"We've had some really nice breaks along the way," says McIntyre. "The first time we saw 'Big Brother Trouble' in the theater I was following along with the story and completely forgot that our songs would be played. When 'You Drive Me Wild' began, I had goose bumps and the people in the theater started clapping for us. It was amazing."

Exit has a sound similar to the Barenaked Ladies with crisp, clear lyrics that are accompanied by uplifting guitar rifts that scream pure positivity.

"One thing we are very proud of is the fact that people of all ages enjoy our music and come to our shows," says McIntyre. "While the majority of our crowd comes from the college market, we have so many fans who are under 15 and over 55. We try and get the kids involved with our show. We'll have them up on stage and the only consequence we found is that they beg their parents for guitars and drums for weeks and weeks after the show."

The quartet is made up of Ryan McIntyre, lead singer and guitar player; Mike Mann, guitar; John Williams, bass; and Craig Walkner, drums. It seems like their career is going well, but it hasn't always been movie deals and record releases. To make ends meet they have had to maintain several side jobs like working as a locksmith, a railroad worker, a teacher and a sod farmer.

However, soon the Waukesha-based acoustic cover-band, was quickly making a name for itself and started booking gigs at clubs all over the state. While progress was moving a positive direction, the increase in business had its downside.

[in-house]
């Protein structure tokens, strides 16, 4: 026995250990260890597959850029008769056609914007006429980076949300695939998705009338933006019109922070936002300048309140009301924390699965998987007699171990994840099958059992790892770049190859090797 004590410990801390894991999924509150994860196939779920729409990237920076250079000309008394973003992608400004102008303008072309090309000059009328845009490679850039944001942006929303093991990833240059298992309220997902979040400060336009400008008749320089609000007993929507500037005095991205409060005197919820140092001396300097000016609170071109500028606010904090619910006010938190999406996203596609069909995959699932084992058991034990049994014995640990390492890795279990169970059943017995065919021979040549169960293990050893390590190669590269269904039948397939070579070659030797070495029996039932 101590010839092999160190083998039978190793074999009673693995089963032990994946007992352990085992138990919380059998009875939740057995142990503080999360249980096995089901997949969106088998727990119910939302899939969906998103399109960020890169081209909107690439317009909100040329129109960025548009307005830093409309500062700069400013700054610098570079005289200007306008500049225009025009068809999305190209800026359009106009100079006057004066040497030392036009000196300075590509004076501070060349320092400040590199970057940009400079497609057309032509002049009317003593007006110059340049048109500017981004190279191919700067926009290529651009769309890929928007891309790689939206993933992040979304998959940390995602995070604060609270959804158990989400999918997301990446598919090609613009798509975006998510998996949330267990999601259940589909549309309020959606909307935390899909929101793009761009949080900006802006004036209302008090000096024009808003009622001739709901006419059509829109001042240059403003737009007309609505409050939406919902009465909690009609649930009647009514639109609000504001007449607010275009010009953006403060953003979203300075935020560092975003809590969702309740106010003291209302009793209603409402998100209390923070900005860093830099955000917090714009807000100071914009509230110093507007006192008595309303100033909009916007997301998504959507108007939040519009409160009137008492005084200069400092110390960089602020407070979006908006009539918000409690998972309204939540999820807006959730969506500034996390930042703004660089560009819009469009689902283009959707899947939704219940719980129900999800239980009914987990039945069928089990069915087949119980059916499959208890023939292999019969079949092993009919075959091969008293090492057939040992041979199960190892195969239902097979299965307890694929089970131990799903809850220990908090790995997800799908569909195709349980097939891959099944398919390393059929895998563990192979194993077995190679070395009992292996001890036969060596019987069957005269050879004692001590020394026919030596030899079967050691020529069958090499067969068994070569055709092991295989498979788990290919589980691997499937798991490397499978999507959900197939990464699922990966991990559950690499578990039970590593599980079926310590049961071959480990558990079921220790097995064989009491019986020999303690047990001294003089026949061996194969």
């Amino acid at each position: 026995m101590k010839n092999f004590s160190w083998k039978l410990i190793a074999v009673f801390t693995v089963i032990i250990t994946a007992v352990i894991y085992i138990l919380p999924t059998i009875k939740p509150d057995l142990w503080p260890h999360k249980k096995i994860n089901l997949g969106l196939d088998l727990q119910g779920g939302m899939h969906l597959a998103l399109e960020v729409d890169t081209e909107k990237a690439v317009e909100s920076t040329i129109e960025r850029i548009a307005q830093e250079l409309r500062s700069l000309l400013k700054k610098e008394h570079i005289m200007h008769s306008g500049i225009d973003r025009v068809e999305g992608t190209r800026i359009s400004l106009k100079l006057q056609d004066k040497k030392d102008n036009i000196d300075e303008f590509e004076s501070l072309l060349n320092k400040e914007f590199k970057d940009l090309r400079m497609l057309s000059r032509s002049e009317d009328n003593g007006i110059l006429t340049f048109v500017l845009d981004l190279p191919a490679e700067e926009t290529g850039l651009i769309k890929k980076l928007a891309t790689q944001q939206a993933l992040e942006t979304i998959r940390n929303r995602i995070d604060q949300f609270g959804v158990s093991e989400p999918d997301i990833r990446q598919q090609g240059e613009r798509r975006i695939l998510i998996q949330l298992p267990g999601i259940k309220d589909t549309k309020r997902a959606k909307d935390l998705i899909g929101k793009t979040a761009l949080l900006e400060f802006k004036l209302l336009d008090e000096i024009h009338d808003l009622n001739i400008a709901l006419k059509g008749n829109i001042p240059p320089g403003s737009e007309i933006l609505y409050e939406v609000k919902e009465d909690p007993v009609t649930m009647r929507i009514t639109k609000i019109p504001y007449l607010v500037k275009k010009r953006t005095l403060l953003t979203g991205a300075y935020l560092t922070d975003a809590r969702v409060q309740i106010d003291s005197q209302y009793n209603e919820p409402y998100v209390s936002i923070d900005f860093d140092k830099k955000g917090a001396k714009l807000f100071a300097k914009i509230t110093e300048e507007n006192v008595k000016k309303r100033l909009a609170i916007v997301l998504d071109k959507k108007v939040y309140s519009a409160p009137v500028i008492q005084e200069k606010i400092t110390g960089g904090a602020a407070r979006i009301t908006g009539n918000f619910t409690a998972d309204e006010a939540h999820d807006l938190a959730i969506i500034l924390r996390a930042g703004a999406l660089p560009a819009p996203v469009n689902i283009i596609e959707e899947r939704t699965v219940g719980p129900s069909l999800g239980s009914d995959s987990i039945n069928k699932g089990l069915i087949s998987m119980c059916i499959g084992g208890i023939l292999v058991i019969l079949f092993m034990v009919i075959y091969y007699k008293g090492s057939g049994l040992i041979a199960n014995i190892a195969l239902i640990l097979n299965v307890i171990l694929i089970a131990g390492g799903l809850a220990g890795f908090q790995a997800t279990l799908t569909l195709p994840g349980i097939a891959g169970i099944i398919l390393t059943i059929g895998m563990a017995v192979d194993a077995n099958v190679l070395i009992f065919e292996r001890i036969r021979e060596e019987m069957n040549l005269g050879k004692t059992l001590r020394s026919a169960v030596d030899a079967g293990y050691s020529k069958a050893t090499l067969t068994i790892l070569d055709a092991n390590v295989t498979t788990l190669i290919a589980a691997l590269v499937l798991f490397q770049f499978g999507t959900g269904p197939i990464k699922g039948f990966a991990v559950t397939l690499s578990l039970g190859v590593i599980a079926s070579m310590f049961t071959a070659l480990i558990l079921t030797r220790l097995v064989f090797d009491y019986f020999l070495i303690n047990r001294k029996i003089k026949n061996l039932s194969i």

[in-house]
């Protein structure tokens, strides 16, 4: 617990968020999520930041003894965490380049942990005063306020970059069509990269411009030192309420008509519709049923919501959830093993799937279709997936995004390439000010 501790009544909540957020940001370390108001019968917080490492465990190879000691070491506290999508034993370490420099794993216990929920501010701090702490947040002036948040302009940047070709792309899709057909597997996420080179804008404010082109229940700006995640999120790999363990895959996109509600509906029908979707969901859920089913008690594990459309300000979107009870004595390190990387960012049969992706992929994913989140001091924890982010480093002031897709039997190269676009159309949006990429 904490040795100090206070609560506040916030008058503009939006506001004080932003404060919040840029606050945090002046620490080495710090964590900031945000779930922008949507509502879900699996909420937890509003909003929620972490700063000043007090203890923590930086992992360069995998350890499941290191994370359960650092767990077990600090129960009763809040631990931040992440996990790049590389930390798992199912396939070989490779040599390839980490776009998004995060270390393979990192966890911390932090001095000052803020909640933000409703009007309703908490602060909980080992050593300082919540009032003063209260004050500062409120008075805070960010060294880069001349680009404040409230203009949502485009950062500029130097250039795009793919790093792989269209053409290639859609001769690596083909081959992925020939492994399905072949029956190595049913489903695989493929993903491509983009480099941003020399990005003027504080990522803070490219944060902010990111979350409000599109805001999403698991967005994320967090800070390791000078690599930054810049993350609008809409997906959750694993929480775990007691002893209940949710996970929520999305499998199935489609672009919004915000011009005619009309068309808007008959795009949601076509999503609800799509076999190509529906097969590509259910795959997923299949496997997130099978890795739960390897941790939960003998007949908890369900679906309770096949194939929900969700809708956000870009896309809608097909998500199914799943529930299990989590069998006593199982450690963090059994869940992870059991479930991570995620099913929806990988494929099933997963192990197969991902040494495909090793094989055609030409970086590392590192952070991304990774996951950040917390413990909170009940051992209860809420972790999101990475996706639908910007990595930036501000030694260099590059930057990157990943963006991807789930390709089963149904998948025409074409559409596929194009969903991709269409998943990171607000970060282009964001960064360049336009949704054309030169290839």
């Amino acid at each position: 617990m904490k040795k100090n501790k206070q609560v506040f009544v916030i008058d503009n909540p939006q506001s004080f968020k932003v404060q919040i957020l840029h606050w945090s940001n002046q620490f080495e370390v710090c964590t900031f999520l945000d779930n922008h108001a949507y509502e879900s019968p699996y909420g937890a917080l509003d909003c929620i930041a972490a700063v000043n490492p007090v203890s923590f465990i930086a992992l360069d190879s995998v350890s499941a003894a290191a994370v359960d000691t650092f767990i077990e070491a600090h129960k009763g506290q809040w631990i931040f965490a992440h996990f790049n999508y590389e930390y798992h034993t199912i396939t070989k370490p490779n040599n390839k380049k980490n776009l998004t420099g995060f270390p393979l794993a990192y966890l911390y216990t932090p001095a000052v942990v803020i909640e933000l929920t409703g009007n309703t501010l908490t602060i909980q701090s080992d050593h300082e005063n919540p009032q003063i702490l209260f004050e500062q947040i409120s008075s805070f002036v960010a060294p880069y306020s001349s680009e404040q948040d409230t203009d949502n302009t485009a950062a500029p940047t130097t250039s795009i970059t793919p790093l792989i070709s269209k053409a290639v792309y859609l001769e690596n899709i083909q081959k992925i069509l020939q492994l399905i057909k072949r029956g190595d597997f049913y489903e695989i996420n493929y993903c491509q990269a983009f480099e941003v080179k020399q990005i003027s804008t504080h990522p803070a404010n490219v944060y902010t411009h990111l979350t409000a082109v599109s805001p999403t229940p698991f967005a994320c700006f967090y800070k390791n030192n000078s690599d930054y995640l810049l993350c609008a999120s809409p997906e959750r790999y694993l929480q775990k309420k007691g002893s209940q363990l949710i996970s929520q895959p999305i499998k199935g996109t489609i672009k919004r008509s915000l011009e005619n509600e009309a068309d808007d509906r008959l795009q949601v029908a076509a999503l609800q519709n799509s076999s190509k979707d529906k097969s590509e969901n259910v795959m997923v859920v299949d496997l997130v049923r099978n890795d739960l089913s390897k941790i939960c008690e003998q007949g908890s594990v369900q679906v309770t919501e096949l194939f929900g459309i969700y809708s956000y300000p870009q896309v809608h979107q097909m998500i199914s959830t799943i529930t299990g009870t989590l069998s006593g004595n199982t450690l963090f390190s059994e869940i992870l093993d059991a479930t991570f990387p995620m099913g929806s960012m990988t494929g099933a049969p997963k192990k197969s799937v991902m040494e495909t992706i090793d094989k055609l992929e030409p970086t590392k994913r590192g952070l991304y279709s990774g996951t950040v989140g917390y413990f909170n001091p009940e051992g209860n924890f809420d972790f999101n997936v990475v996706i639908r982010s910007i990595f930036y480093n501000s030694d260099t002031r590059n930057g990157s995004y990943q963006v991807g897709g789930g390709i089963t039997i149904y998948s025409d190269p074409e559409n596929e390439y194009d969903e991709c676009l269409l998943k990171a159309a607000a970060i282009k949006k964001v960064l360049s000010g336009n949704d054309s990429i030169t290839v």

"We primarily stay in Wisconsin so we don't have to stay in hotels or spend too much time driving," says McIntyre. "However, late nights, lack of sleep, playing until 2:30 a.m. in Green Bay and then getting to the studio in Waukesha by 10 a.m. is tough sometimes. When we do go out of state we find the experience very rewarding, it prepares for the next step in our career."

Some musicians knock the Milwaukee music scene by saying it's too small or that it doesn't even exist. Those kinds of musicians tend to migrate to bigger cities like Chicago or Los Angeles. Not Exit -- they plan on sticking around for awhile.

Says McIntyre, "If we can make some serious noise in this community and continue to have our fan base grow, with the power of the Internet we can stay local, branch out to the Midwest and start making waves across the nation."

He added, "Milwaukee has been good to us and now is not the time to leave."

Venues in Milwaukee that Exit has performed at include Shank Hall, The Milwaukee Ale House, and the BBC. McIntyre commented that, "Milwaukee clubs have been very kind to us."